The Temple is unquestionably one of the most inventive and varied collections of poems published in the seventeenth century, and a reader can go a long way toward appreciating George Herbert by studying this inventiveness and variety. At the same time, though, the full range of Herbert’s intentions and impact may be missed if his technical virtuosity is seen as an end in itself. Everything known about Herbert suggests that he would not want to be described as a master craftsman or skilled technician of poetry unless it was also stressed that every effort of his artistry served a central purpose: helping him to know, love, and praise God, and to understand better his place in a world filled with sin but governed and redeemed by Christ. Such poems as “Jordan” (I) and (II) and “The Posie” are in fact critical of certain styles of poetry and show that Herbert is more than occasionally impatient with the subterfuge, indirection, and even pride that seem inevitable in producing a well-written work. Ultimately, however, poetic creativity and devotion are welded together in The Temple. As the title suggests, Herbert imagines himself to be a builder, and nearly all the details, both large and small, of the structure he raises show it to be a place of intricate beauty as well as sacred worship.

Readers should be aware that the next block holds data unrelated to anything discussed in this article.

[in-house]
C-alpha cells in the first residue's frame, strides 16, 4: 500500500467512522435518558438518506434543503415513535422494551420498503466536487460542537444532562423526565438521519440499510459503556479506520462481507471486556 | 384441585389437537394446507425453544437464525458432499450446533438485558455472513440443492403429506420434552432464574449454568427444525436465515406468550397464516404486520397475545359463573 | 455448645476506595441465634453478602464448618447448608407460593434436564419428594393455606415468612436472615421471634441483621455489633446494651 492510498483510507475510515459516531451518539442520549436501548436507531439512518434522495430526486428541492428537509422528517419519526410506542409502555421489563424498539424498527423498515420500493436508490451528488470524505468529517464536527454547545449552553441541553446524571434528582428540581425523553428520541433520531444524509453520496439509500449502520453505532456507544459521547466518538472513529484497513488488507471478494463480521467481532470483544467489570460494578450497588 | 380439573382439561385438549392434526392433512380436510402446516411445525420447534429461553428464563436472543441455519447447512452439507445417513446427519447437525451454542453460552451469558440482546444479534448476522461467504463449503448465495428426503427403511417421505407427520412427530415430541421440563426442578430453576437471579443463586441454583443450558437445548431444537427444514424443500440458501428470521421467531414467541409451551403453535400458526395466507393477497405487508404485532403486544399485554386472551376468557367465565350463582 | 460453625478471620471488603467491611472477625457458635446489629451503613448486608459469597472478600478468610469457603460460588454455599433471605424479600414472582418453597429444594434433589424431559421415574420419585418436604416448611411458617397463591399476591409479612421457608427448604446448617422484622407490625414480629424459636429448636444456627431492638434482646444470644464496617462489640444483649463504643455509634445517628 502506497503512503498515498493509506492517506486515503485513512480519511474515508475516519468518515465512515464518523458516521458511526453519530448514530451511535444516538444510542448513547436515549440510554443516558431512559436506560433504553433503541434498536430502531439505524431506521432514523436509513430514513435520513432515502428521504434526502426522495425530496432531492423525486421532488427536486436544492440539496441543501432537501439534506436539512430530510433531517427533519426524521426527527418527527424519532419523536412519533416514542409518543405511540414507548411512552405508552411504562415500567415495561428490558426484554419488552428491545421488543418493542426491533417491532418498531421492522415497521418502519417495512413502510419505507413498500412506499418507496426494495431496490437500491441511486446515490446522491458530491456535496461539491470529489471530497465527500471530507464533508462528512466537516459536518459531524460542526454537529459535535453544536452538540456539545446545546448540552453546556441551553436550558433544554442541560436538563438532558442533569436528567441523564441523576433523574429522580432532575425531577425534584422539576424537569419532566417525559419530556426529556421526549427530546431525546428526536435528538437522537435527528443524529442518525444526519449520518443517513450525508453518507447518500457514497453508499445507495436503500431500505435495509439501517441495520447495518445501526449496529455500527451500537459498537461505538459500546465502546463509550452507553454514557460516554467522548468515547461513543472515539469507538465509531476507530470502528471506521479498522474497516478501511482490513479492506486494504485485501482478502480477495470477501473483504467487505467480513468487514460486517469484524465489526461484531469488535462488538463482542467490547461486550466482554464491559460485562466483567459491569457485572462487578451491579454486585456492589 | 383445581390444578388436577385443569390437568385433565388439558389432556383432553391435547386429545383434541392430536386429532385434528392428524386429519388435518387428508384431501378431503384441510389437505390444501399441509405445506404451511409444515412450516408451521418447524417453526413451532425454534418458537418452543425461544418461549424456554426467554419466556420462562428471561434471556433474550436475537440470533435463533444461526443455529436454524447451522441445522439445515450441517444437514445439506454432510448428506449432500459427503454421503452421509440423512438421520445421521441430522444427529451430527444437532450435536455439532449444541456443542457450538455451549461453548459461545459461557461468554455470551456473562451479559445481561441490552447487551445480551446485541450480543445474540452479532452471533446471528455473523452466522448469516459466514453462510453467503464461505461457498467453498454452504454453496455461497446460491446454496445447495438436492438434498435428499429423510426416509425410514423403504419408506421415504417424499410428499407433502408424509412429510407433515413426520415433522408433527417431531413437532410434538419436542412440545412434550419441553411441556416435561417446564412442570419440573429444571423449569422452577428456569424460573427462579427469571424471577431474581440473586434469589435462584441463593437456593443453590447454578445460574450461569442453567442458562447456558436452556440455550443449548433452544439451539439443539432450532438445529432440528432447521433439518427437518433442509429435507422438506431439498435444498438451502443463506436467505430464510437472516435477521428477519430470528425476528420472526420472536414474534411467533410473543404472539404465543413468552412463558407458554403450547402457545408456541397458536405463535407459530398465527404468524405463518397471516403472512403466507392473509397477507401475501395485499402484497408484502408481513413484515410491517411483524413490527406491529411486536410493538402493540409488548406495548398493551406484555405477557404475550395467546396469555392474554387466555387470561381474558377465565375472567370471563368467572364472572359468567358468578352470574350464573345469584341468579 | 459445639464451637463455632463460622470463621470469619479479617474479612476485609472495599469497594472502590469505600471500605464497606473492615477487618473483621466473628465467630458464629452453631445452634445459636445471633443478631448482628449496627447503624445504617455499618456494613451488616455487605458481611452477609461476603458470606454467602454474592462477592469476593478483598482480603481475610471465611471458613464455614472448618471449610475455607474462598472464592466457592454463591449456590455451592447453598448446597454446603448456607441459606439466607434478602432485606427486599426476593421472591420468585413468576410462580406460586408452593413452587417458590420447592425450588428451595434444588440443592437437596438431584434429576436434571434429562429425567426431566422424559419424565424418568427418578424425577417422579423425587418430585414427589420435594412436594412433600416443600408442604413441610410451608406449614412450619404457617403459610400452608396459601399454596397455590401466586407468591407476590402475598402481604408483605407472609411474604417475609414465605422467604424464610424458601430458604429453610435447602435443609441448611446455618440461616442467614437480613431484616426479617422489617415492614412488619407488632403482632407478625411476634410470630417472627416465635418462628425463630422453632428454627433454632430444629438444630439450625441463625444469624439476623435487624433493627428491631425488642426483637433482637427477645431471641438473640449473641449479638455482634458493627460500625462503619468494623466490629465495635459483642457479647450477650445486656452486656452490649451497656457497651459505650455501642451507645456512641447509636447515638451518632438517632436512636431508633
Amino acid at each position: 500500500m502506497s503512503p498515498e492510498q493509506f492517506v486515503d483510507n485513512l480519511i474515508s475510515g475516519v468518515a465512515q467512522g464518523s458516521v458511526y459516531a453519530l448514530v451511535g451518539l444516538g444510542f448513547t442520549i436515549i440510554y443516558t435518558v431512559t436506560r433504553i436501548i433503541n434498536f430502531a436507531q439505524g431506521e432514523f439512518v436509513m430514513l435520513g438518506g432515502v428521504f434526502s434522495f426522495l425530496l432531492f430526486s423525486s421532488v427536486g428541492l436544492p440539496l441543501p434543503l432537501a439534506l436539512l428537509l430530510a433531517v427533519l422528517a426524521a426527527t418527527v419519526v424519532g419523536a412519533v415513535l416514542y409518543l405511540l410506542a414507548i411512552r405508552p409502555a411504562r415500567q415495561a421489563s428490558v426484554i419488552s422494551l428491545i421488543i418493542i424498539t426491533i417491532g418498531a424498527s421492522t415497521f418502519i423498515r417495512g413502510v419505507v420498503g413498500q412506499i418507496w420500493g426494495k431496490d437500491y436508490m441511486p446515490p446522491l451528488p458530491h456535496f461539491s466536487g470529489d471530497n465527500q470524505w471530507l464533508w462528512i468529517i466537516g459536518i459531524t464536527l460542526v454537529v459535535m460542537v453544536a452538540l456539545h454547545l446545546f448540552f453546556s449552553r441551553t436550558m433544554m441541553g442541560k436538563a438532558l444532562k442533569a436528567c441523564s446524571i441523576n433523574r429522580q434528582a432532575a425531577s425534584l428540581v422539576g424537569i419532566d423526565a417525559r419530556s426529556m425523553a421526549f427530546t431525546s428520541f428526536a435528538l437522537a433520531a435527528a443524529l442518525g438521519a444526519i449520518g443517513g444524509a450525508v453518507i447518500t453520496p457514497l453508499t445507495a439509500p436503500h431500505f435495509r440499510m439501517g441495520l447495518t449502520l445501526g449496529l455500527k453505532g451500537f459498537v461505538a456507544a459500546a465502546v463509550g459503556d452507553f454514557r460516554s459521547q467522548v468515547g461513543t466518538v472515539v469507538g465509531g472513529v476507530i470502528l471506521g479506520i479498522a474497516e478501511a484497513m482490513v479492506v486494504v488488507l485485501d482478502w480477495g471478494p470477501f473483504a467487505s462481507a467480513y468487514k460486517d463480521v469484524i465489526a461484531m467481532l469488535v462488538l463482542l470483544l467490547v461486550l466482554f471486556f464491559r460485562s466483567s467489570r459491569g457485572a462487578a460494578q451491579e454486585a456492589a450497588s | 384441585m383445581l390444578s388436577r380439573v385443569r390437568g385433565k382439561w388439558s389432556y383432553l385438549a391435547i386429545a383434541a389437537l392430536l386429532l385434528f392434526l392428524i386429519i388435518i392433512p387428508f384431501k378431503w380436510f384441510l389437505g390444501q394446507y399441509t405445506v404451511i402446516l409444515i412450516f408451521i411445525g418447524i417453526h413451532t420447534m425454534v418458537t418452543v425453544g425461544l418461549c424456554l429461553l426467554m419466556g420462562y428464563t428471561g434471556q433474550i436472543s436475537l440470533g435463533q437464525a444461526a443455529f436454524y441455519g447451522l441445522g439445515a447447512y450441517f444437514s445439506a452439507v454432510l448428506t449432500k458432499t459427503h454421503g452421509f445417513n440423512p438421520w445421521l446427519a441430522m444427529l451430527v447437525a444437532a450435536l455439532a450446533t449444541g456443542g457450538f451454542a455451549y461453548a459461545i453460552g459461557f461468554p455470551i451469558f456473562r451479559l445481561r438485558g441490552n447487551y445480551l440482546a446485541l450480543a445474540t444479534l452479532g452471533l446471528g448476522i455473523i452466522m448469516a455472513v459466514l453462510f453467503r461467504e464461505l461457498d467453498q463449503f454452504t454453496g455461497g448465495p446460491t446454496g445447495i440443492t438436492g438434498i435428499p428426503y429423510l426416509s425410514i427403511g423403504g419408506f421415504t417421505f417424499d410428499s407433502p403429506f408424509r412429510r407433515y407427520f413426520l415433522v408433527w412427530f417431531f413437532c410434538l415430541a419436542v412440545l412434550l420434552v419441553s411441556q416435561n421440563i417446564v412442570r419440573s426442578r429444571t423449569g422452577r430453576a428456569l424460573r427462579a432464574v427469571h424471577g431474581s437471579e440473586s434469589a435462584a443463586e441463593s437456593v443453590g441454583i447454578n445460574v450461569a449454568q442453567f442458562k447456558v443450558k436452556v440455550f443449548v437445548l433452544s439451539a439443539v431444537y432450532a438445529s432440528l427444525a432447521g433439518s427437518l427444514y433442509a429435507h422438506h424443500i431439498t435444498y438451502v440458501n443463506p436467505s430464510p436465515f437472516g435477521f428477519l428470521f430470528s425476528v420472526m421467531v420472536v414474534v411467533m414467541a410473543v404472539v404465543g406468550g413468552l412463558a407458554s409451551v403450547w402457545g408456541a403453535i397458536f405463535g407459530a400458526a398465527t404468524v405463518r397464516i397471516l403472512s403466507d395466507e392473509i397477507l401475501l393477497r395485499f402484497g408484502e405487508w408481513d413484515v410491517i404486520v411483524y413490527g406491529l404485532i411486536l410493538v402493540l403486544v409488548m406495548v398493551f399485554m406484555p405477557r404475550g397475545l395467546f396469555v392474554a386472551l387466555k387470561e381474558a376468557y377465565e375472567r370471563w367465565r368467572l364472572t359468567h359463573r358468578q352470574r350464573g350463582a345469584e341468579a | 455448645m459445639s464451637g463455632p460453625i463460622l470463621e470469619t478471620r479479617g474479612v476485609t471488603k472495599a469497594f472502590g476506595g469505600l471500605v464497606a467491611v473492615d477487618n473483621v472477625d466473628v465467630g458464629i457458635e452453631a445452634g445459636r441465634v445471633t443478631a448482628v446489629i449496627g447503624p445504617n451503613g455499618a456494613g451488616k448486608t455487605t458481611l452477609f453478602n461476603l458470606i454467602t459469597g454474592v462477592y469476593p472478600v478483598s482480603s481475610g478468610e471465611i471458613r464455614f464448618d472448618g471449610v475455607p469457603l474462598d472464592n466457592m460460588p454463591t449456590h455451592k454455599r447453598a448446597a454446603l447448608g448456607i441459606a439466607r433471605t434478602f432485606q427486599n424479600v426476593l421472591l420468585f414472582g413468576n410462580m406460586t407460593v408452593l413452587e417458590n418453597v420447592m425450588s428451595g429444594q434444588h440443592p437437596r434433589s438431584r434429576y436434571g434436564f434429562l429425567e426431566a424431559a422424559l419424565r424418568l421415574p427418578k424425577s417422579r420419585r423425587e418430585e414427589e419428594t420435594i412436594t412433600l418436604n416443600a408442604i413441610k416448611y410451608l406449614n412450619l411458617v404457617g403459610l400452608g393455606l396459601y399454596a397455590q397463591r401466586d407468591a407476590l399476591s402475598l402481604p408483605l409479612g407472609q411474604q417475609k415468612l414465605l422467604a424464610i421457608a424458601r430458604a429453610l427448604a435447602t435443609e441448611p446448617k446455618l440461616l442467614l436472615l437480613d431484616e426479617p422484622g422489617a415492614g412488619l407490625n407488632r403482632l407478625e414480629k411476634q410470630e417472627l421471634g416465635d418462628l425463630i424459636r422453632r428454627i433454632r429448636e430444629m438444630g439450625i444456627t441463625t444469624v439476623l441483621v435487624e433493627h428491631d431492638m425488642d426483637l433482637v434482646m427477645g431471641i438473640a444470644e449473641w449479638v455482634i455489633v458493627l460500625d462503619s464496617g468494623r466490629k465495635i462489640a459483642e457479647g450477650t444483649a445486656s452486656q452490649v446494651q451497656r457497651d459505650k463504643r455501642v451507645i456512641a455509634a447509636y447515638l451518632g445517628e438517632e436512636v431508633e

Understanding the design of The Temple as a whole is no easy matter, in part because Herbert’s natural inclination seems to be to “play” with structure, rather than to adopt a fixed schema as the pattern for the entire work. The Temple is divided into three parts, as though the reader is going to be led step-by-step through a physical temple. “The Church-porch,” by far Herbert’s longest single poem, offers a great deal of advice on moral matters to prepare a youth who is otherwise not yet ready for more serious devotions. After such an initiation, the reader is ready to enter the section called “The Church,” a collection of lyrics that continues to describe various places or objects in the church (the altar, stained glass windows, and so on) but that in doing so dramatizes the spiritual conflicts of a believer trying to secure his faith. The final section, “The Church Militant,” turns from the life of the individual believer to the corporate body of the church, which, like each individual, must endure a series of successes and failures throughout its history. While the tripartite structure of The Temple thus has a certain obvious coherence, there are limits to the usefulness of such a scheme. Though Herbert never completely drops his theme of tracing out the contours of the physical temple, he quickly shows that his main interest is in exploring the temple within the heart and mind of the worshiper.